Supreme Court of India
In Re Guidelines For Court … vs Unknown on 6 April, 2020Author: Hon’Ble The Justice






1. The recent outbreak of COVID-19 (Coronavirus) in

several countries, including India, has necessitated the

immediate adoption of measures to ensure social

distancing in order to prevent the transmission of the

virus. The Supreme Court of India and High Courts have

adopted measures to reduce the physical presence of

lawyers, litigants, court staff, para legal personnel

and representatives of the electronic and print media in

courts across the country and to ensure the continued

dispensation of justice.

2. Every individual and institution is expected to

cooperate in the implementation of measures designed to

Signature Not Verified
reduce the transmission of the virus. The scaling down
Digitally signed by
Date: 2020.04.06
15:09:59 IST
Reason: of conventional operations within the precincts of

courts is a measure in that direction. Access to justice

is fundamental to preserve the rule of law in the

democracy envisaged by the Constitution of India. The

challenges occasioned by the outbreak of COVID-19 have

to be addressed while preserving the constitutional

commitment to ensuring the delivery of and access to

justice to those who seek it. It is necessary to ensure

compliance with social distancing guidelines issued from

time to time by various health authorities, Government

of India and States. Court hearings in congregation must

necessarily become an exception during this period.

3. Modern technology has enabled courts to enhance the

quality and effectiveness of the administration of

justice. Technology has facilitated advances in speed,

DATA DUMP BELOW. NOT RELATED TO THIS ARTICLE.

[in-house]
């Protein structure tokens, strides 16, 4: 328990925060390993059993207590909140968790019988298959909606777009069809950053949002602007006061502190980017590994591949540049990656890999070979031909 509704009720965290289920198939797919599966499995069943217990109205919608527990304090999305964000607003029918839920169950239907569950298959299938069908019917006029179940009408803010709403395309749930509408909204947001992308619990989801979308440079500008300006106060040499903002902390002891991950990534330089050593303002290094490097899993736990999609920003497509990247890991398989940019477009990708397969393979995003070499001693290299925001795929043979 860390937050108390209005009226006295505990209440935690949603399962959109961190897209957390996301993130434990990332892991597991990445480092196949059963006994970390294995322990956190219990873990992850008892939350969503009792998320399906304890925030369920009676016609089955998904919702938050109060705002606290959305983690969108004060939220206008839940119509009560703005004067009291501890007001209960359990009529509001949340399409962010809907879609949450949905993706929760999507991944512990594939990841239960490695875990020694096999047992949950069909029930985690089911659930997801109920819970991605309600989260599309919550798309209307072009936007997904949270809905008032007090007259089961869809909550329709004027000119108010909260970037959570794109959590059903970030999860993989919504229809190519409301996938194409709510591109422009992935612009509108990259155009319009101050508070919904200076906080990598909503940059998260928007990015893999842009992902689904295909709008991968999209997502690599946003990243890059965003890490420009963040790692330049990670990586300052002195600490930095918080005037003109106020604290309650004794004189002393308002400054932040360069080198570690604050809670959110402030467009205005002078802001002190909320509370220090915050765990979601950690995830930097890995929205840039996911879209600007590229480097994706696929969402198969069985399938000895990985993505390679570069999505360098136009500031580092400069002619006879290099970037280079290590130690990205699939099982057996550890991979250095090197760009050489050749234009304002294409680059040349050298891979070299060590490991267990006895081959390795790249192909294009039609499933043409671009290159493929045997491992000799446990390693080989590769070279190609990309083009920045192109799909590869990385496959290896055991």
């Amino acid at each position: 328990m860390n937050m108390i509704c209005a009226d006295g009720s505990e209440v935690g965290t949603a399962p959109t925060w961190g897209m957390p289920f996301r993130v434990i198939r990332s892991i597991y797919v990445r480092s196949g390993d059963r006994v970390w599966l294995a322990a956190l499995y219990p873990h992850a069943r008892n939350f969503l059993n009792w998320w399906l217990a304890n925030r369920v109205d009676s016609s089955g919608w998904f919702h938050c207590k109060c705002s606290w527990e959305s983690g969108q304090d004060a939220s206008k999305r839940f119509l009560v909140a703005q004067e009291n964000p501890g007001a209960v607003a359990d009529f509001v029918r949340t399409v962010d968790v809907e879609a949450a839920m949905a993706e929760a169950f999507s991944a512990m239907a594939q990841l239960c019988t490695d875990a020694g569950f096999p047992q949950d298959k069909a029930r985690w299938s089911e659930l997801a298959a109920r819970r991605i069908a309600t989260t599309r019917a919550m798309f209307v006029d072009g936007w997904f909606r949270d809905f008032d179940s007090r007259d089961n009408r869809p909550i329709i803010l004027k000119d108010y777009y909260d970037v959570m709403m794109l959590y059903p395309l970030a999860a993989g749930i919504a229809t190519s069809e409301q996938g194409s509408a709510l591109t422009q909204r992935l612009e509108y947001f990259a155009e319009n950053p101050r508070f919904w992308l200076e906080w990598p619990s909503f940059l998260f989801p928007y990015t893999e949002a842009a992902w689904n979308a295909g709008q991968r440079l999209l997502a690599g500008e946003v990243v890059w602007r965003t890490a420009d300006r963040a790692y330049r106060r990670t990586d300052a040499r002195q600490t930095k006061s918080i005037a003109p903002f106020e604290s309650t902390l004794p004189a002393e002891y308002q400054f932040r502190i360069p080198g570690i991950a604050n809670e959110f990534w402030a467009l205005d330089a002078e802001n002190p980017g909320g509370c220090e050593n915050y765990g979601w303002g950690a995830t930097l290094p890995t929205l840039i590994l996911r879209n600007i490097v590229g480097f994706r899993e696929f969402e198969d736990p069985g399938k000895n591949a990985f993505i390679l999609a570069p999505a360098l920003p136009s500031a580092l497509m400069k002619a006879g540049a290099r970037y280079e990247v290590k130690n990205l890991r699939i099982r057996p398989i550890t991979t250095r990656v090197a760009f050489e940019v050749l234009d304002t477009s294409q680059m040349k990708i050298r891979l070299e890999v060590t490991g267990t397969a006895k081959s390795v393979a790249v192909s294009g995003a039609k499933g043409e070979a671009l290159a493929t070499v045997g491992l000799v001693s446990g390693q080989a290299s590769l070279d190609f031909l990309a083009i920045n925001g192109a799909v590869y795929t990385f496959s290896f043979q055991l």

accessibility and connectivity which enable the

dispensation of justice to take place in diverse

settings and situations without compromising the core

legal principles of adjudication. Indian courts have

been proactive in embracing advancement in technology in

judicial proceedings. The Indian judiciary has

incorporated Information and Communication Technology

systems through the e-Courts Integrated Mission Mode

Project (e-Courts Project) as part of the National e-

Governance Plan (NeGP). The robust infrastructure in

place has reduced conventional impediments and legal

uncertainty surrounding the use of virtual courts. ICT

enabled infrastructure is available across all courts

including the district judiciary which constitutes the

initial interface of the court system with the citizen.

4. The use of technology found judicial recognition in

precedent of this Court in State of Maharashtra v Praful

Desai1. This Court held that the term ‘evidence’

includes electronic evidence and that video conferencing

may be used to record evidence. It observed that

developments in technology have opened up the

possibility of virtual courts which are similar to

physical courts. The Court held:

“Advances in science and technology have
now, so to say, shrunk the world. They now
enable one to see and hear events, taking
place far away, as they are actually taking
place…Video conferencing is an advancement
in science and technology which permits one
to see, hear and talk with someone far away,
with the same facility and ease as if he is
present before you i.e. in your presence… In
fact he/she is present before you on a
screen. Except for touching one can see,
hear and observe as if the party is in the
same room. In video conferencing both
parties are in presence of each other…
Recording of such evidence would be as per
“procedure established by law”.”

1 (2003) 4 SCC 601

5. Faced with the unprecedented and extraordinary

outbreak of a pandemic, it is necessary that Courts at

all levels respond to the call of social distancing and

ensure that court premises do not contribute to the